Comparing Close and Distant reading outcomes of Virginia Woolf’s Mrs. Dalloway.
For the text analysis praxis, I chose to test out an observation made while close reading Virginia Woolf’s Mrs. Dalloway. For another DH class, I’ve been working on a group project investigating annotation methods using the Mrs. Dalloway as the basis. Despite Woolf suggesting that she simply let the novel flow through her with no great structure in mind, when reading it’s hard to not feel the seemingly concrete structure on top of which flows the seemingly meandering stream of consciousness dance. Of course that stream of consciousness surfaces themes again and again via the minds of various characters until it becomes plain that Woolf wants us to explore certain aspects of our humanity—youth and age, spontaneity and duty among them.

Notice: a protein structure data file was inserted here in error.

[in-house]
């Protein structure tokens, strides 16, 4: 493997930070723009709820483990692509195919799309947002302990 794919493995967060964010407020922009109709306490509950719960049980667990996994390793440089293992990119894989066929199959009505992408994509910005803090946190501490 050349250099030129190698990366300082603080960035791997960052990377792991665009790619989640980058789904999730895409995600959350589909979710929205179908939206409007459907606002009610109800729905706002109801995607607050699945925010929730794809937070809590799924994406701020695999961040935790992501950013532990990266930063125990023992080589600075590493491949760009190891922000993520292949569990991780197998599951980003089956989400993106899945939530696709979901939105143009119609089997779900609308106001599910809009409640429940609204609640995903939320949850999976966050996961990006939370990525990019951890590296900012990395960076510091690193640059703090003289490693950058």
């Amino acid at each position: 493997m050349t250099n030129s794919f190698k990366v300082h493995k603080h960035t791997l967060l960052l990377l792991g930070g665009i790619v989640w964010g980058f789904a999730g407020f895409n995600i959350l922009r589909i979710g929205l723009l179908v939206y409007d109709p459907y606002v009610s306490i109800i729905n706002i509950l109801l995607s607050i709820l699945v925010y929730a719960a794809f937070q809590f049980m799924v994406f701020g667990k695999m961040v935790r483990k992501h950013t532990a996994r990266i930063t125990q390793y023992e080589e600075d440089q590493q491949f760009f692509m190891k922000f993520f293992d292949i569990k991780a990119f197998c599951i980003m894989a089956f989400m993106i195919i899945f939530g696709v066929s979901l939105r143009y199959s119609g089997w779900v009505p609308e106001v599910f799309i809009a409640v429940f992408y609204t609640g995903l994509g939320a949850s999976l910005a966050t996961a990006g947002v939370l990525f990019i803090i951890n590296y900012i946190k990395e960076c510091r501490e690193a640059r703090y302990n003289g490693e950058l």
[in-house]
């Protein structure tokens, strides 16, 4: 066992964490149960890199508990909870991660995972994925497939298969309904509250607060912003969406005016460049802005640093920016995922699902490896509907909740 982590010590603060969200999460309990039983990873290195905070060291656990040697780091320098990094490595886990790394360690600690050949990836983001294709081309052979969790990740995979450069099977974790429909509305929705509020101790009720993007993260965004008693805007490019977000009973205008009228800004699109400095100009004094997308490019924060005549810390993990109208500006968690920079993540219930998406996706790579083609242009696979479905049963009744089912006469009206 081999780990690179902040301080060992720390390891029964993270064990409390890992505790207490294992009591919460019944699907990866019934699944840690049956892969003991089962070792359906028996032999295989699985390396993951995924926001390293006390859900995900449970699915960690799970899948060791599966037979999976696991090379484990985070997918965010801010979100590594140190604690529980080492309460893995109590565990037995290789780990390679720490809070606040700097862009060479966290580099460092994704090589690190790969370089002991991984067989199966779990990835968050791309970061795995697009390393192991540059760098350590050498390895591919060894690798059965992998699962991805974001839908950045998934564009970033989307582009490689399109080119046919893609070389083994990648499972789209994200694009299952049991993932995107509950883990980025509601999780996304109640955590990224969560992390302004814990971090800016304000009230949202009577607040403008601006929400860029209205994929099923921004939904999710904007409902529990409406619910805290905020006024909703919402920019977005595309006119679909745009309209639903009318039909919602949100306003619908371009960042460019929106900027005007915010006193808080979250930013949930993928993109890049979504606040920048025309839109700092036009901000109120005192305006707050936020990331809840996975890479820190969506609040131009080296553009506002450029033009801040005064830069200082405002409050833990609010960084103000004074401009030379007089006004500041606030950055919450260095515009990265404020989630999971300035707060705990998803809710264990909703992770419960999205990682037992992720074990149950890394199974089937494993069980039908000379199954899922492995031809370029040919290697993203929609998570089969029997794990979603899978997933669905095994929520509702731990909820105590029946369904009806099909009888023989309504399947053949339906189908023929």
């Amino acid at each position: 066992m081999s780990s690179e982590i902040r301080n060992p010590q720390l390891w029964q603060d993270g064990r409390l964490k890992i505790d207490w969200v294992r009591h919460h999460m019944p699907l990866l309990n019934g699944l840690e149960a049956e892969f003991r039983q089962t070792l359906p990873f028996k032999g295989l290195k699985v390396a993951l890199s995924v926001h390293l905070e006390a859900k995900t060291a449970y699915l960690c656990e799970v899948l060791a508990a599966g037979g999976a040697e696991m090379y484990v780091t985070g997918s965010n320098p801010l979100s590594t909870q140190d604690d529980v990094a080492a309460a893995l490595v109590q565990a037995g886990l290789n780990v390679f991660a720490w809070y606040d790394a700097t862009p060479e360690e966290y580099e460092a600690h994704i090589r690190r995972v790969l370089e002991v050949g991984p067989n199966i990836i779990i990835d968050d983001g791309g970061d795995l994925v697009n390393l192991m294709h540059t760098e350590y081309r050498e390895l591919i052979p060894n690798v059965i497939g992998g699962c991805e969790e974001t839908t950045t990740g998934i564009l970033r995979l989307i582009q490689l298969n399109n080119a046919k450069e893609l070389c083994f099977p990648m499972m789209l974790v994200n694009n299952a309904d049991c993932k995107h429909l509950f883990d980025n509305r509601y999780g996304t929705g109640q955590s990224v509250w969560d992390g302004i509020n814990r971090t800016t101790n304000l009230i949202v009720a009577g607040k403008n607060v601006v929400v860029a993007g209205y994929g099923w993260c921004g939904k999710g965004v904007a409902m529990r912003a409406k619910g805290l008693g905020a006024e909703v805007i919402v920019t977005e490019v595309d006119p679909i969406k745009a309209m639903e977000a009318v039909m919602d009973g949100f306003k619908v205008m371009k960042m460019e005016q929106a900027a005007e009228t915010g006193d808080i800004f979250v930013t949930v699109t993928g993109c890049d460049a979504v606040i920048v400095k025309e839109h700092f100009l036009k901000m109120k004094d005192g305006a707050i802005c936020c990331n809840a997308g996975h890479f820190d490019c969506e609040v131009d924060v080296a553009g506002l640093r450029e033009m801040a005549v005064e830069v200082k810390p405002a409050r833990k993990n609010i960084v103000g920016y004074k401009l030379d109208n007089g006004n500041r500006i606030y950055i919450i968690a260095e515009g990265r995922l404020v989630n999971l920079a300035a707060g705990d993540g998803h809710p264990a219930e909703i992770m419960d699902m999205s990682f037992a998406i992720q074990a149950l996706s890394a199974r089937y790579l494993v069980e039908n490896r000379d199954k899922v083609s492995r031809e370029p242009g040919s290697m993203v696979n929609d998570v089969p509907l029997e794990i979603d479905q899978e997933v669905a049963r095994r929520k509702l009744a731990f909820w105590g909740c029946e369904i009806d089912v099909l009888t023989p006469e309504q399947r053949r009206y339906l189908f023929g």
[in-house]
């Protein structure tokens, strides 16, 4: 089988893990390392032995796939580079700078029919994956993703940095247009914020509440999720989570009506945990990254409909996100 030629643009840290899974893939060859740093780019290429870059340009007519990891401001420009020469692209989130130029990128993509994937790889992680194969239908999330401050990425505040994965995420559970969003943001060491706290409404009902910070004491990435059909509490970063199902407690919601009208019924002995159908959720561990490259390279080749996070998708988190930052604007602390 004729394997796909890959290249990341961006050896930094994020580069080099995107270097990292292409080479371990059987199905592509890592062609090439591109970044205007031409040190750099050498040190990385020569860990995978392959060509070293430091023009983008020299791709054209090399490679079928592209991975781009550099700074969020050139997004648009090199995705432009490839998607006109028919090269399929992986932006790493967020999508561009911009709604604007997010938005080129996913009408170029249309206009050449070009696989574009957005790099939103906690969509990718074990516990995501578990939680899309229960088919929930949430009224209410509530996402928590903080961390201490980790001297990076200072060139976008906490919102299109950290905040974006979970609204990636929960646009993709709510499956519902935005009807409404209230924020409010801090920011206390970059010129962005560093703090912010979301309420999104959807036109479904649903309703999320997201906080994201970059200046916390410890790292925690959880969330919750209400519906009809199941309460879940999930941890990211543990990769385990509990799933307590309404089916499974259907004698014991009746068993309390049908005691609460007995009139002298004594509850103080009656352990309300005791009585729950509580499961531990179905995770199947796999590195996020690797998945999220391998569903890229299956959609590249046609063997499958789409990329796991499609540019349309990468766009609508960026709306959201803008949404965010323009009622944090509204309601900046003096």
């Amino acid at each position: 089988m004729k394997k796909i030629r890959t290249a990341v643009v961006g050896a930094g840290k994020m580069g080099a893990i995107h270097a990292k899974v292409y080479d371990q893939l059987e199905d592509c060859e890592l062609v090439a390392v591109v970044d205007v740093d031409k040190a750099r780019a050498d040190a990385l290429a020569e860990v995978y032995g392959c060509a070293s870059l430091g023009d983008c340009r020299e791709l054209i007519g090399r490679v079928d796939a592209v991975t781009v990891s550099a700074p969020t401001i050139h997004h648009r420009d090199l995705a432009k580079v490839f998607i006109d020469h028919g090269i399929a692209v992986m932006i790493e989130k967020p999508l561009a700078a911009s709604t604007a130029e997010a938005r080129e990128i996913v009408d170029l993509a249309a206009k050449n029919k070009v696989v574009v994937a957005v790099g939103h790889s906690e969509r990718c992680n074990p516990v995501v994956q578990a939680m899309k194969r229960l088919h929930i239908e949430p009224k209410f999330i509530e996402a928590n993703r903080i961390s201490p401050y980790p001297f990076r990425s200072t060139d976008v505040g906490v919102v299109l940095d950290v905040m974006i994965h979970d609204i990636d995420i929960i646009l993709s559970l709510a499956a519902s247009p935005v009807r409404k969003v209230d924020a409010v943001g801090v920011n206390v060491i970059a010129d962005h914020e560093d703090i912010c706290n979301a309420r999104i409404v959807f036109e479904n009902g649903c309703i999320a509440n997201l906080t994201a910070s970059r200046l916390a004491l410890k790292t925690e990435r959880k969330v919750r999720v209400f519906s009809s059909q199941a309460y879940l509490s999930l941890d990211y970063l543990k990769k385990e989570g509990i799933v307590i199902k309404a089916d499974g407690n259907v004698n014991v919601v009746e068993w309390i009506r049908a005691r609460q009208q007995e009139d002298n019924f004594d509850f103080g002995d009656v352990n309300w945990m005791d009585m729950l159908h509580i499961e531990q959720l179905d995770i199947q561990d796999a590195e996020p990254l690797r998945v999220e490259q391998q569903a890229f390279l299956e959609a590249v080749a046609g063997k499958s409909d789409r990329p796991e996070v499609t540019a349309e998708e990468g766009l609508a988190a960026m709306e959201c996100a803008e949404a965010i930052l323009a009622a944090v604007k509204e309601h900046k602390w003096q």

When close reading I felt and remarked that the color grey turned out repeatedly. At first I suspected that the London setting and widely accepted stereotypical assumptions of English weather made me more attuned it (ahh yes, confirmation of that stereotype, I’m picturing the right thing) —maybe even made me overestimate its prevelance. But then I began to notice it being applied to all manner of things—but most often in a manner to denote stature, wisdom, age, and respectability. I also began to nice the mention of roses—a kind of sprinkling evenly throughout the text in relationship to various characters. These flowers were derided, gifted, and displayed—even used by Septimus, a character with a tenuous connection to this Earth, to ground himself in the moment and counteract his tendency lose himself to incoherent thought. I decided that Voyant would be a great way to see what the algorithm’s had to say about my observations. Would the reinforced or minimized—would it help suss out a pattern I didn’t observe?